How Sensel Decided to Get Its “Kick Start”

[by Stephanie Chedíd]

At Sensel, we created more than a new device, we created a best-in-class touch interaction technology. However, we knew we didn’t just want to build a technology company. Instead, from the very beginning, we wanted to focus on building great products that would be loved by our customers, and would allow them to interact with the virtual world in a more versatile and expressive way.

The idea for the Morph came from the realization that there are so many physical interfaces that are fixed and single-purpose (keyboards, mice, midi controllers, art digitizers). These interfaces don’t make much sense in the context of the rest of the computing ecosystem. Our laptops and tablets are upgradeable and customizable – nothing is ever fixed or single-purpose. Tactile interfaces are also far from being entirely replaced by touchscreens, as the modern computer/tablet is nearly always paired with a keyboard or some other physical interface. The Morph is the first product of its kind and it’s directly addressing this mismatch by finally bringing physical interfaces up to par with the rest of technology.

When we showed people the Morph, they all reacted quite differently.  Some reacted saying it could change digital art forever, others said it would be amazing for film editing, while musicians had their minds running about all the instruments and controllers they could customize.  Although we could have chosen one area to focus on (art, music, gaming, etc.), after seeing the varied (but equally enthusiastic) reactions from everyone, we felt it wouldn’t be fair to choose just one category for this technology.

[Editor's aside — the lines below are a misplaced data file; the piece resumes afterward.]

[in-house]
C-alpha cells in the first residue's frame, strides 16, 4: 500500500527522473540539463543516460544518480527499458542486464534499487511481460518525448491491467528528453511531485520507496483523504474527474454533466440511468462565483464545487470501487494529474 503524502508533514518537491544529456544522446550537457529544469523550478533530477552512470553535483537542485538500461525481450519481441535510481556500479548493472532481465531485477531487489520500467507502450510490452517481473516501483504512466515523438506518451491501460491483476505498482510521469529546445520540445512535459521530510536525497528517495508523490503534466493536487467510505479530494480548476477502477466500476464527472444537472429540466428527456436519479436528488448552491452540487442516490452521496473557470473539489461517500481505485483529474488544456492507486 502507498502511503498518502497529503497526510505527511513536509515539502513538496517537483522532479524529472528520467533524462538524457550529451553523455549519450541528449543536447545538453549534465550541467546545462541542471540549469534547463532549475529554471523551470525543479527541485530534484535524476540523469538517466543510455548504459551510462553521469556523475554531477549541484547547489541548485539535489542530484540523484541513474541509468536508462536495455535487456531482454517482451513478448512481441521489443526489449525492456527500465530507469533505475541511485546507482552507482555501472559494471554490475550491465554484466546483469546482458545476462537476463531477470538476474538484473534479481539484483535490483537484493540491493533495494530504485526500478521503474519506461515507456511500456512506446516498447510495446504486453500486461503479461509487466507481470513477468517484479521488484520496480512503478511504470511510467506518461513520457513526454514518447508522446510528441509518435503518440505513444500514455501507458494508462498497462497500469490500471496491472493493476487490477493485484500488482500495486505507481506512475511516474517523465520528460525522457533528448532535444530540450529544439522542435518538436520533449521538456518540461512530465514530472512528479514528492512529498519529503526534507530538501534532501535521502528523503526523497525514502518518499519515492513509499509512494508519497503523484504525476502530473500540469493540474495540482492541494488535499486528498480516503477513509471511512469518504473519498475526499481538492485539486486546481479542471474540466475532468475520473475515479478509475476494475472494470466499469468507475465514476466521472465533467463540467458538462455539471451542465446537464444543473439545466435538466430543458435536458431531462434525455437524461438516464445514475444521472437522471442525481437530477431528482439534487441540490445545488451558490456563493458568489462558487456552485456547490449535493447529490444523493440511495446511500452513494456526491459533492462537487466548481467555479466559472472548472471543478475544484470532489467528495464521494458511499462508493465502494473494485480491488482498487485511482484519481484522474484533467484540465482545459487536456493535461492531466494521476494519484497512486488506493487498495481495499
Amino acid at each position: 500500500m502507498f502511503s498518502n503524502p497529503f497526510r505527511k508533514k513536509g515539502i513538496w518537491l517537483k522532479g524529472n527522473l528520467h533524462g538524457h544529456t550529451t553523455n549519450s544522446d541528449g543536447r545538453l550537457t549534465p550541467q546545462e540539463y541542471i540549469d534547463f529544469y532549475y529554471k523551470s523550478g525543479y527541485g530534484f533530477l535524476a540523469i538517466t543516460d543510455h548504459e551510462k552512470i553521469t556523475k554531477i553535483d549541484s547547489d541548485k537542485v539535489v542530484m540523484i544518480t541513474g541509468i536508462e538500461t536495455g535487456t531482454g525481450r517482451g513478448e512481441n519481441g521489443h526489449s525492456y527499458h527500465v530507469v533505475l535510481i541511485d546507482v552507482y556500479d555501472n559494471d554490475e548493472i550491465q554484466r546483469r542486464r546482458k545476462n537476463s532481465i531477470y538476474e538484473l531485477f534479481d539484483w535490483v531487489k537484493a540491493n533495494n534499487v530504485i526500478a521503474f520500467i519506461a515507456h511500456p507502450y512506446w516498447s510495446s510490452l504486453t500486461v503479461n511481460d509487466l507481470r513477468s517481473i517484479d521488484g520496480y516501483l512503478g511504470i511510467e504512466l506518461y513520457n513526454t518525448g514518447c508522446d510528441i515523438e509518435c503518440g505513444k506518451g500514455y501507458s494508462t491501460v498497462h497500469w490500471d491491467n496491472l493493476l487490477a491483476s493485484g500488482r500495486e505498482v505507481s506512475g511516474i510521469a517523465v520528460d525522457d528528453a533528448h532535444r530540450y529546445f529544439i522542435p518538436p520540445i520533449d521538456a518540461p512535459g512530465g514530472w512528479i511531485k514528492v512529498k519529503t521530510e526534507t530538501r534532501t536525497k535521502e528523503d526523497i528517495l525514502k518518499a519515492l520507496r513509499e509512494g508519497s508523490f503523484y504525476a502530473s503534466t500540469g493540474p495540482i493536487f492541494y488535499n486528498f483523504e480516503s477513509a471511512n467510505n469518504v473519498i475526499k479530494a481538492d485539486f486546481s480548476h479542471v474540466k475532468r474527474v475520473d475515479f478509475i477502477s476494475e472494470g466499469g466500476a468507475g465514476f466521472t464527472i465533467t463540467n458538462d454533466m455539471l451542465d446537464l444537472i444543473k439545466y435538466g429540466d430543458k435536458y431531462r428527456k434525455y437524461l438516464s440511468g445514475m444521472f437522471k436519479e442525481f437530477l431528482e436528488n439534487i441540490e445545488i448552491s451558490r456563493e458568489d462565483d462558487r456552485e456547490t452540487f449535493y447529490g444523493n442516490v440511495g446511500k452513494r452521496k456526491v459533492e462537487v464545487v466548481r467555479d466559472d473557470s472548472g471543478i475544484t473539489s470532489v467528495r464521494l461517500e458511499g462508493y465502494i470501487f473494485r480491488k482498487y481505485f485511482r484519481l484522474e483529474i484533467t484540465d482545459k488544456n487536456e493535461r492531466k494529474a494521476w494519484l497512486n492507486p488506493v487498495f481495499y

There are reasons that we decided to focus on addressing the needs of “creatives”: artists, musicians, gamers, makers and developers.  For artists and musicians, they already understand the value of having a device that can detect new levels of nuance and expression. Artists see the value of being able to use their own tools (paintbrushes, pens, pencils) for the first time in the digital world. Musicians are excited to design new instruments/interfaces where they can take advantage of not only pressure but also position (like using a finger-rocking gesture to pitch-bend a note). We’re hoping that makers and developers use the Morph’s API to push the boundaries of what’s possible and lead the way in-terms of developing new interactions and use cases.

After deciding to make the Morph, well, “morphable”, we had to decide what channel to go through in making the device available to the public.  After contemplating our options, crowdfunding was the clear choice.  We chose Kickstarter because, in addition to helping us get our funding, we’d have an awesome community of supporters and what we like to call “conscious consumers” at our disposal.  A conscious consumer, in our minds, is someone who is not just blindly buying a product, but is willing to give feedback on what they think of it.  The opinions of our customers are especially crucial in this early stage of our company, as we want to implement as much feedback as possible into our product functionality and design.  As we had hoped, Kickstarter has already proven a great route.  We’ve gotten invaluable feedback from backers and non-backers alike.

We’ve been able to compile a list of art software that supporters have mentioned that they’d like to use with the Morph, and fully intend on making it compatible with every one on that list before the first batch of devices ship (see a video of the morph working with Photoshop here).  We’ve also gotten great feedback on different kinds of keyboards, and now understand that many out-of-country backers would like options outside of the QWERTY keyboard including keyboards for other languages and that there is also a lot of interest in ergonomic keyboards.  All of this feedback, and everything else we’ve been hearing, is invaluable to us.  If we wanted to go straight to selling this product in the store, we’d be missing out on the opinions of people who are very interested in what we’re doing, and sometimes just as passionate about it as we are, and that’s why Kickstarter was a clear choice for us.